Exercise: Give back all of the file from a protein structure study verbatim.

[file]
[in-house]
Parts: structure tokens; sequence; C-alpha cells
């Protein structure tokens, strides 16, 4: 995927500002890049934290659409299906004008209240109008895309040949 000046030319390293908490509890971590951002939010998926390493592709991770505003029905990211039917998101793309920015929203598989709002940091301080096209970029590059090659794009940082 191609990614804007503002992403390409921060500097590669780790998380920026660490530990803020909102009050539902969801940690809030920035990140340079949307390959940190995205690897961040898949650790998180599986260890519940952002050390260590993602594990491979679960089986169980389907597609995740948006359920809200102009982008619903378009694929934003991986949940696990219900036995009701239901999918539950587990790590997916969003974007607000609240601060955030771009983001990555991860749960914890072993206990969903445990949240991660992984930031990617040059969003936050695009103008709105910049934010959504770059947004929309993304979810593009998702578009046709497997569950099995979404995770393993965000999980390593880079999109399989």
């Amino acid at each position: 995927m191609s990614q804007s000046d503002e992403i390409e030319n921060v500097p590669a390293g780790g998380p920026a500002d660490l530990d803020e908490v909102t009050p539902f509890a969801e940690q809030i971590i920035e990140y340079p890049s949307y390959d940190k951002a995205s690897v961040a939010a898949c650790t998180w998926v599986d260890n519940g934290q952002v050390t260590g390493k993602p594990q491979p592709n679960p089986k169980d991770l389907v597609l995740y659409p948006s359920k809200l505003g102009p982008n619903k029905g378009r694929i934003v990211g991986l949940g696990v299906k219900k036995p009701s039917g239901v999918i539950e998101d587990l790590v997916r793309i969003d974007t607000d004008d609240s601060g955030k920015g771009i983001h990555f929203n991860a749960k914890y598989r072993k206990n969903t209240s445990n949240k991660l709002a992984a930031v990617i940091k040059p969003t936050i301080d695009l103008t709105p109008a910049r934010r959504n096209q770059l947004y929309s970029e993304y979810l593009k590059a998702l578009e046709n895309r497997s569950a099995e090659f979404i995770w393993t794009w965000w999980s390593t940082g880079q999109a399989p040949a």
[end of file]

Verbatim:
[in-house]
Parts: structure tokens; sequence; C-alpha cells
């Protein structure tokens, strides 16, 4: 995927500002890049934290659409299906004008209240109008895309040949 000046030319390293908490509890971590951002939010998926390493592709991770505003029905990211039917998101793309920015929203598989709002940091301080096209970029590059090659794009940082 191609990614804007503002992403390409921060500097590669780790998380920026660490530990803020909102009050539902969801940690809030920035990140340079949307390959940190995205690897961040898949650790998180599986260890519940952002050390260590993602594990491979679960089986169980389907597609995740948006359920809200102009982008619903378009694929934003991986949940696990219900036995009701239901999918539950587990790590997916969003974007607000609240601060955030771009983001990555991860749960914890072993206990969903445990949240991660992984930031990617040059969003936050695009103008709105910049934010959504770059947004929309993304979810593009998702578009046709497997569950099995979404995770393993965000999980390593880079999109399989």
């Amino acid at each position: 995927m191609s990614q804007s000046d503002e992403i390409e030319n921060v500097p590669a390293g780790g998380p920026a500002d660490l530990d803020e908490v909102t009050p539902f509890a969801e940690q809030i971590i920035e990140y340079p890049s949307y390959d940190k951002a995205s690897v961040a939010a898949c650790t998180w998926v599986d260890n519940g934290q952002v050390t260590g390493k993602p594990q491979p592709n679960p089986k169980d991770l389907v597609l995740y659409p948006s359920k809200l505003g102009p982008n619903k029905g378009r694929i934003v990211g991986l949940g696990v299906k219900k036995p009701s039917g239901v999918i539950e998101d587990l790590v997916r793309i969003d974007t607000d004008d609240s601060g955030k920015g771009i983001h990555f929203n991860a749960k914890y598989r072993k206990n969903t209240s445990n949240k991660l709002a992984a930031v990617i940091k040059p969003t936050i301080d695009l103008t709105p109008a910049r934010r959504n096209q770059l947004y929309s970029e993304y979810l593009k590059a998702l578009e046709n895309r497997s569950a099995e090659f979404i995770w393993t794009w965000w999980s390593t940082g880079q999109a399989p040949a």